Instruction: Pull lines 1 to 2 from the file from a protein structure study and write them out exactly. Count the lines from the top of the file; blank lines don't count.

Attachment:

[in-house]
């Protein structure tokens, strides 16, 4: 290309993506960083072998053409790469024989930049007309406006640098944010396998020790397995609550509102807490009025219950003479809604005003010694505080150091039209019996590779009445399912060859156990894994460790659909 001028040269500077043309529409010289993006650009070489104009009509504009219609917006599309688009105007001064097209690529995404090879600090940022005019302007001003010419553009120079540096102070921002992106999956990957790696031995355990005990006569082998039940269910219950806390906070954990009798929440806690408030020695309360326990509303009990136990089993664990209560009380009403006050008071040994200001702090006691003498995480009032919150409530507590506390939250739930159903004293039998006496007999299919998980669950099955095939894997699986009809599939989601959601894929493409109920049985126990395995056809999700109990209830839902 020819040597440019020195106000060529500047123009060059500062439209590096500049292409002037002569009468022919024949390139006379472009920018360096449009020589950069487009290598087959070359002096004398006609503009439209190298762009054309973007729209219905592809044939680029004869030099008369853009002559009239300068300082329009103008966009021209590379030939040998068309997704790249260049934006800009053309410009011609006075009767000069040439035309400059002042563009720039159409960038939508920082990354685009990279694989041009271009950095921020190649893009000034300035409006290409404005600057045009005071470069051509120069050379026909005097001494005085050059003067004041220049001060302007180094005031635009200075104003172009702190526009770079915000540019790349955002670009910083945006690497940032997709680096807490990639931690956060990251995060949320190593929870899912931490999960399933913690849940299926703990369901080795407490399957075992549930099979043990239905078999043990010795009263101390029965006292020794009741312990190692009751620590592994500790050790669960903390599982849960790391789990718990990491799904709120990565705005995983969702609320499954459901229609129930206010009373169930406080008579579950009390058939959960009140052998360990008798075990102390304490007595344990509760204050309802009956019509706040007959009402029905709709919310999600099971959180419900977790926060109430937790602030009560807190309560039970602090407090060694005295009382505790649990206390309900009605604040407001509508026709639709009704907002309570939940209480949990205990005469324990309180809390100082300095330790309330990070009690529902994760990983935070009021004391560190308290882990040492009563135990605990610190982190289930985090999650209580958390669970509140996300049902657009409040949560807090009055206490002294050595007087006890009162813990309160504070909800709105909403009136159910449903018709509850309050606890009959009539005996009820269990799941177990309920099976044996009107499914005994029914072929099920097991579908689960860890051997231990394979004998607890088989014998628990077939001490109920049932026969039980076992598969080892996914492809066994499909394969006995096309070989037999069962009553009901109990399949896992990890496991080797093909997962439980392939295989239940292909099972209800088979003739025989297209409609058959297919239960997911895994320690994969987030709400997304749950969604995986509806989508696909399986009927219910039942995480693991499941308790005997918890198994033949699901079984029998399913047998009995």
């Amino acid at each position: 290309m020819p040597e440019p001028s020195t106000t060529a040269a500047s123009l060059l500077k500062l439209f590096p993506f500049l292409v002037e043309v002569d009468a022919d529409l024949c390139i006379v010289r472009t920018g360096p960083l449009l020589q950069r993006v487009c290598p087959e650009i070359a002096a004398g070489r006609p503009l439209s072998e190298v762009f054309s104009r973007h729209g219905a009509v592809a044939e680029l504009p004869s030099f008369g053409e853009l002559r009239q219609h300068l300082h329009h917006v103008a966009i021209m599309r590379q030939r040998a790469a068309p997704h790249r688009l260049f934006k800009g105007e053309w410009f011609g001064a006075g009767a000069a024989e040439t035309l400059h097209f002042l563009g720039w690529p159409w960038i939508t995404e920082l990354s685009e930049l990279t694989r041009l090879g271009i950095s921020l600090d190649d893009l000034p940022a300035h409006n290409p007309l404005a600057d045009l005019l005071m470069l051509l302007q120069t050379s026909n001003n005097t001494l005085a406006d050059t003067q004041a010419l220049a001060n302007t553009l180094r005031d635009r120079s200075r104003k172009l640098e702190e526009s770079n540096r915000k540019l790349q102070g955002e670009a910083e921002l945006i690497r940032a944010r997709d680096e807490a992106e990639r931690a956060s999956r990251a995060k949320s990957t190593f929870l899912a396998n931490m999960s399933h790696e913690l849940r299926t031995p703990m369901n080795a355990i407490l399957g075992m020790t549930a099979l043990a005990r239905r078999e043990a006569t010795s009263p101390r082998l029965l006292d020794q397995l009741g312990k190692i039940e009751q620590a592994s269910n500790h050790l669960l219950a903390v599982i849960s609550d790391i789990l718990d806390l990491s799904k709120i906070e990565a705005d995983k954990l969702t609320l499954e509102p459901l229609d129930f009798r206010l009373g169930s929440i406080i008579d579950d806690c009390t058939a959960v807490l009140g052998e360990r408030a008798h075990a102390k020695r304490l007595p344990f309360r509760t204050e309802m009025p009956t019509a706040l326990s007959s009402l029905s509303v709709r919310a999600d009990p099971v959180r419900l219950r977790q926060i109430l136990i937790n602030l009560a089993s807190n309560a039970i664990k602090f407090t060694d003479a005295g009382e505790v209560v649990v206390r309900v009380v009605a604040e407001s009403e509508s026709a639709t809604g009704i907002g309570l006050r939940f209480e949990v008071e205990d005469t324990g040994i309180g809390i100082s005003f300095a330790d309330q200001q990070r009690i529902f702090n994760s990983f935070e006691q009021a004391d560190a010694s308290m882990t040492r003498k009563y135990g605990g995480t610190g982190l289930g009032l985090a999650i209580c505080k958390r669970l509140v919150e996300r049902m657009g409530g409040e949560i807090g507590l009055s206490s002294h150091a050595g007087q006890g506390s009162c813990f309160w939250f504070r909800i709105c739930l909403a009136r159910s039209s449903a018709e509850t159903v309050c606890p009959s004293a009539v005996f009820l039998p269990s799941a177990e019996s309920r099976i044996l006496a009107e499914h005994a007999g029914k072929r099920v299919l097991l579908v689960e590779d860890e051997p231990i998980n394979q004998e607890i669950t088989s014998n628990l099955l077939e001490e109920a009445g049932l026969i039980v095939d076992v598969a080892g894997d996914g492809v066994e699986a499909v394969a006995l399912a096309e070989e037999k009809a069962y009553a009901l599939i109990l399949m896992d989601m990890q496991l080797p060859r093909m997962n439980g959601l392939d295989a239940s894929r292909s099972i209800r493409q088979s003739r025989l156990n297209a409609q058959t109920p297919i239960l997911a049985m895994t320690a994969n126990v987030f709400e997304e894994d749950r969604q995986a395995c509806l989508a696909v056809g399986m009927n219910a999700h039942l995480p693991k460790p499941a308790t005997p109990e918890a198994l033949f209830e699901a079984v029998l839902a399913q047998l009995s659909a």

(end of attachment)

[in-house]
């Protein structure tokens, strides 16, 4: 290309993506960083072998053409790469024989930049007309406006640098944010396998020790397995609550509102807490009025219950003479809604005003010694505080150091039209019996590779009445399912060859156990894994460790659909 001028040269500077043309529409010289993006650009070489104009009509504009219609917006599309688009105007001064097209690529995404090879600090940022005019302007001003010419553009120079540096102070921002992106999956990957790696031995355990005990006569082998039940269910219950806390906070954990009798929440806690408030020695309360326990509303009990136990089993664990209560009380009403006050008071040994200001702090006691003498995480009032919150409530507590506390939250739930159903004293039998006496007999299919998980669950099955095939894997699986009809599939989601959601894929493409109920049985126990395995056809999700109990209830839902 020819040597440019020195106000060529500047123009060059500062439209590096500049292409002037002569009468022919024949390139006379472009920018360096449009020589950069487009290598087959070359002096004398006609503009439209190298762009054309973007729209219905592809044939680029004869030099008369853009002559009239300068300082329009103008966009021209590379030939040998068309997704790249260049934006800009053309410009011609006075009767000069040439035309400059002042563009720039159409960038939508920082990354685009990279694989041009271009950095921020190649893009000034300035409006290409404005600057045009005071470069051509120069050379026909005097001494005085050059003067004041220049001060302007180094005031635009200075104003172009702190526009770079915000540019790349955002670009910083945006690497940032997709680096807490990639931690956060990251995060949320190593929870899912931490999960399933913690849940299926703990369901080795407490399957075992549930099979043990239905078999043990010795009263101390029965006292020794009741312990190692009751620590592994500790050790669960903390599982849960790391789990718990990491799904709120990565705005995983969702609320499954459901229609129930206010009373169930406080008579579950009390058939959960009140052998360990008798075990102390304490007595344990509760204050309802009956019509706040007959009402029905709709919310999600099971959180419900977790926060109430937790602030009560807190309560039970602090407090060694005295009382505790649990206390309900009605604040407001509508026709639709009704907002309570939940209480949990205990005469324990309180809390100082300095330790309330990070009690529902994760990983935070009021004391560190308290882990040492009563135990605990610190982190289930985090999650209580958390669970509140996300049902657009409040949560807090009055206490002294050595007087006890009162813990309160504070909800709105909403009136159910449903018709509850309050606890009959009539005996009820269990799941177990309920099976044996009107499914005994029914072929099920097991579908689960860890051997231990394979004998607890088989014998628990077939001490109920049932026969039980076992598969080892996914492809066994499909394969006995096309070989037999069962009553009901109990399949896992990890496991080797093909997962439980392939295989239940292909099972209800088979003739025989297209409609058959297919239960997911895994320690994969987030709400997304749950969604995986509806989508696909399986009927219910039942995480693991499941308790005997918890198994033949699901079984029998399913047998009995």